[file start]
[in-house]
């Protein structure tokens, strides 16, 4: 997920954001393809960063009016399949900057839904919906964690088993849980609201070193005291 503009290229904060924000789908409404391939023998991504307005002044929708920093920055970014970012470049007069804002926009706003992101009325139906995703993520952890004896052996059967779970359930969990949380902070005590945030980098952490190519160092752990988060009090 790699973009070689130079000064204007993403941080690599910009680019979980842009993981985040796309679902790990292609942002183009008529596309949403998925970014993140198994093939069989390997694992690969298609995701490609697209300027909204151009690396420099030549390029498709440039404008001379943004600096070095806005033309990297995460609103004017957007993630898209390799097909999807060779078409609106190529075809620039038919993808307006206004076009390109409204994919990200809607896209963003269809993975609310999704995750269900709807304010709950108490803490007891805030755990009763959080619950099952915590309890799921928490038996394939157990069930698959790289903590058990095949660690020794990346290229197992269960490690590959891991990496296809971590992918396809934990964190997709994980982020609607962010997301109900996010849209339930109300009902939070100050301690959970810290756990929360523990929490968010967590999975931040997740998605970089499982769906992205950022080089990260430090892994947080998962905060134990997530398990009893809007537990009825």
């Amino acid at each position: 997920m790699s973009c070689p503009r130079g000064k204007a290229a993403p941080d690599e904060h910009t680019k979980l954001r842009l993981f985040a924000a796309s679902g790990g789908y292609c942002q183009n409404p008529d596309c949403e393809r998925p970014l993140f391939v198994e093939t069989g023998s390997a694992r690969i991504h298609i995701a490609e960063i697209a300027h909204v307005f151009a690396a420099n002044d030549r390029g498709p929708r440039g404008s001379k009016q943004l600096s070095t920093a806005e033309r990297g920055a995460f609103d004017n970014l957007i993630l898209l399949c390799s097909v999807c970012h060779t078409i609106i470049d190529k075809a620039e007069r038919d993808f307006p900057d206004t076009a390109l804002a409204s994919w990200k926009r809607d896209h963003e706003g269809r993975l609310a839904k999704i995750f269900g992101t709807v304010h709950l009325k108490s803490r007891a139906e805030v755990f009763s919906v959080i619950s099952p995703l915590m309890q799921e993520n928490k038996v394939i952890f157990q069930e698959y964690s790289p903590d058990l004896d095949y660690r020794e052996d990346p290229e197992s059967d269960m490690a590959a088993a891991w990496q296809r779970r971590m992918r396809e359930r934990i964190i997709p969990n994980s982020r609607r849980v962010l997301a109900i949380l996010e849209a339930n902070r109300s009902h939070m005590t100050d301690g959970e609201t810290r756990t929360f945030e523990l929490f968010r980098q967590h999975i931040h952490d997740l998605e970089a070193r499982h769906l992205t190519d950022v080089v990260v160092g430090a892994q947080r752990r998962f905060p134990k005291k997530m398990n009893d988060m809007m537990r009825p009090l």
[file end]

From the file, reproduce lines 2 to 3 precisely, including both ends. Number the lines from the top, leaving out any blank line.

């Protein structure tokens, strides 16, 4: 997920954001393809960063009016399949900057839904919906964690088993849980609201070193005291 503009290229904060924000789908409404391939023998991504307005002044929708920093920055970014970012470049007069804002926009706003992101009325139906995703993520952890004896052996059967779970359930969990949380902070005590945030980098952490190519160092752990988060009090 790699973009070689130079000064204007993403941080690599910009680019979980842009993981985040796309679902790990292609942002183009008529596309949403998925970014993140198994093939069989390997694992690969298609995701490609697209300027909204151009690396420099030549390029498709440039404008001379943004600096070095806005033309990297995460609103004017957007993630898209390799097909999807060779078409609106190529075809620039038919993808307006206004076009390109409204994919990200809607896209963003269809993975609310999704995750269900709807304010709950108490803490007891805030755990009763959080619950099952915590309890799921928490038996394939157990069930698959790289903590058990095949660690020794990346290229197992269960490690590959891991990496296809971590992918396809934990964190997709994980982020609607962010997301109900996010849209339930109300009902939070100050301690959970810290756990929360523990929490968010967590999975931040997740998605970089499982769906992205950022080089990260430090892994947080998962905060134990997530398990009893809007537990009825």
């Amino acid at each position: 997920m790699s973009c070689p503009r130079g000064k204007a290229a993403p941080d690599e904060h910009t680019k979980l954001r842009l993981f985040a924000a796309s679902g790990g789908y292609c942002q183009n409404p008529d596309c949403e393809r998925p970014l993140f391939v198994e093939t069989g023998s390997a694992r690969i991504h298609i995701a490609e960063i697209a300027h909204v307005f151009a690396a420099n002044d030549r390029g498709p929708r440039g404008s001379k009016q943004l600096s070095t920093a806005e033309r990297g920055a995460f609103d004017n970014l957007i993630l898209l399949c390799s097909v999807c970012h060779t078409i609106i470049d190529k075809a620039e007069r038919d993808f307006p900057d206004t076009a390109l804002a409204s994919w990200k926009r809607d896209h963003e706003g269809r993975l609310a839904k999704i995750f269900g992101t709807v304010h709950l009325k108490s803490r007891a139906e805030v755990f009763s919906v959080i619950s099952p995703l915590m309890q799921e993520n928490k038996v394939i952890f157990q069930e698959y964690s790289p903590d058990l004896d095949y660690r020794e052996d990346p290229e197992s059967d269960m490690a590959a088993a891991w990496q296809r779970r971590m992918r396809e359930r934990i964190i997709p969990n994980s982020r609607r849980v962010l997301a109900i949380l996010e849209a339930n902070r109300s009902h939070m005590t100050d301690g959970e609201t810290r756990t929360f945030e523990l929490f968010r980098q967590h999975i931040h952490d997740l998605e970089a070193r499982h769906l992205t190519d950022v080089v990260v160092g430090a892994q947080r752990r998962f905060p134990k005291k997530m398990n009893d988060m809007m537990r009825p009090l």